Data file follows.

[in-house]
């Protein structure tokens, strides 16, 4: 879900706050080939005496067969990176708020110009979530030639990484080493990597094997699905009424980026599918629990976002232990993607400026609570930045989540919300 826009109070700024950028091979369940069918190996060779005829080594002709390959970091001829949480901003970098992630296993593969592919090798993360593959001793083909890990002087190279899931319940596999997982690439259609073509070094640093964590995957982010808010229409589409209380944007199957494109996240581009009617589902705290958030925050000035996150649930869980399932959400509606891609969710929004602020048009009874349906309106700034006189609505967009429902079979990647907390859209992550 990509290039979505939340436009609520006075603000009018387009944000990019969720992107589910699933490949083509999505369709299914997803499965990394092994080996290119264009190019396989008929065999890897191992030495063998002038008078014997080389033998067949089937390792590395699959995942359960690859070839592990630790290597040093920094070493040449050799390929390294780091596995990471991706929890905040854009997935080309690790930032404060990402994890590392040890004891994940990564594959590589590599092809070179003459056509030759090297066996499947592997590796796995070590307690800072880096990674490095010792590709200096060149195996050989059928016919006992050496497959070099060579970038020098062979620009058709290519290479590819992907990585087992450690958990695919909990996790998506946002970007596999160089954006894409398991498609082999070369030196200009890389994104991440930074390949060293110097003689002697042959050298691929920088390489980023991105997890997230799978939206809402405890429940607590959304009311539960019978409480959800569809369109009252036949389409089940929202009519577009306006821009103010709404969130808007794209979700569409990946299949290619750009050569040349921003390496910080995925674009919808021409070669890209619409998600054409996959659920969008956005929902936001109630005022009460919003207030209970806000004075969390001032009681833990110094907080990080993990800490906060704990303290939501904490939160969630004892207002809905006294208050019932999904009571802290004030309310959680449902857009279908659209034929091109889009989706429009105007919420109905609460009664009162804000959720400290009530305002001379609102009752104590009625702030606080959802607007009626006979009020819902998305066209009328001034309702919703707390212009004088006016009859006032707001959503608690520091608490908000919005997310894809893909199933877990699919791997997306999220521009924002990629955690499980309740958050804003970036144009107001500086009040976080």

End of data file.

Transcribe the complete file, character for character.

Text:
[in-house]
């Protein structure tokens, strides 16, 4: 879900706050080939005496067969990176708020110009979530030639990484080493990597094997699905009424980026599918629990976002232990993607400026609570930045989540919300 826009109070700024950028091979369940069918190996060779005829080594002709390959970091001829949480901003970098992630296993593969592919090798993360593959001793083909890990002087190279899931319940596999997982690439259609073509070094640093964590995957982010808010229409589409209380944007199957494109996240581009009617589902705290958030925050000035996150649930869980399932959400509606891609969710929004602020048009009874349906309106700034006189609505967009429902079979990647907390859209992550 990509290039979505939340436009609520006075603000009018387009944000990019969720992107589910699933490949083509999505369709299914997803499965990394092994080996290119264009190019396989008929065999890897191992030495063998002038008078014997080389033998067949089937390792590395699959995942359960690859070839592990630790290597040093920094070493040449050799390929390294780091596995990471991706929890905040854009997935080309690790930032404060990402994890590392040890004891994940990564594959590589590599092809070179003459056509030759090297066996499947592997590796796995070590307690800072880096990674490095010792590709200096060149195996050989059928016919006992050496497959070099060579970038020098062979620009058709290519290479590819992907990585087992450690958990695919909990996790998506946002970007596999160089954006894409398991498609082999070369030196200009890389994104991440930074390949060293110097003689002697042959050298691929920088390489980023991105997890997230799978939206809402405890429940607590959304009311539960019978409480959800569809369109009252036949389409089940929202009519577009306006821009103010709404969130808007794209979700569409990946299949290619750009050569040349921003390496910080995925674009919808021409070669890209619409998600054409996959659920969008956005929902936001109630005022009460919003207030209970806000004075969390001032009681833990110094907080990080993990800490906060704990303290939501904490939160969630004892207002809905006294208050019932999904009571802290004030309310959680449902857009279908659209034929091109889009989706429009105007919420109905609460009664009162804000959720400290009530305002001379609102009752104590009625702030606080959802607007009626006979009020819902998305066209009328001034309702919703707390212009004088006016009859006032707001959503608690520091608490908000919005997310894809893909199933877990699919791997997306999220521009924002990629955690499980309740958050804003970036144009107001500086009040976080």